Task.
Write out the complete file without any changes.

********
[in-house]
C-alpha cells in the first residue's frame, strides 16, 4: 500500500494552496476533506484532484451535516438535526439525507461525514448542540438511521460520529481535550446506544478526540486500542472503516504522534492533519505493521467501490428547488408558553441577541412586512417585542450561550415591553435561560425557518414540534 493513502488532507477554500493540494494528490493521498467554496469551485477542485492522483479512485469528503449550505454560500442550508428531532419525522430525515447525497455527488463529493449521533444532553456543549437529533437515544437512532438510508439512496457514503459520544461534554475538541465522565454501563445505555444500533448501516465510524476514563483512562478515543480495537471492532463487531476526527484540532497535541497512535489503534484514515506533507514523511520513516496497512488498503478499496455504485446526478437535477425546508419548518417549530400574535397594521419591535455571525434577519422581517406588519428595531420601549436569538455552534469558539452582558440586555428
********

[in-house]
C-alpha cells in the first residue's frame, strides 16, 4: 500500500494552496476533506484532484451535516438535526439525507461525514448542540438511521460520529481535550446506544478526540486500542472503516504522534492533519505493521467501490428547488408558553441577541412586512417585542450561550415591553435561560425557518414540534 493513502488532507477554500493540494494528490493521498467554496469551485477542485492522483479512485469528503449550505454560500442550508428531532419525522430525515447525497455527488463529493449521533444532553456543549437529533437515544437512532438510508439512496457514503459520544461534554475538541465522565454501563445505555444500533448501516465510524476514563483512562478515543480495537471492532463487531476526527484540532497535541497512535489503534484514515506533507514523511520513516496497512488498503478499496455504485446526478437535477425546508419548518417549530400574535397594521419591535455571525434577519422581517406588519428595531420601549436569538455552534469558539452582558440586555428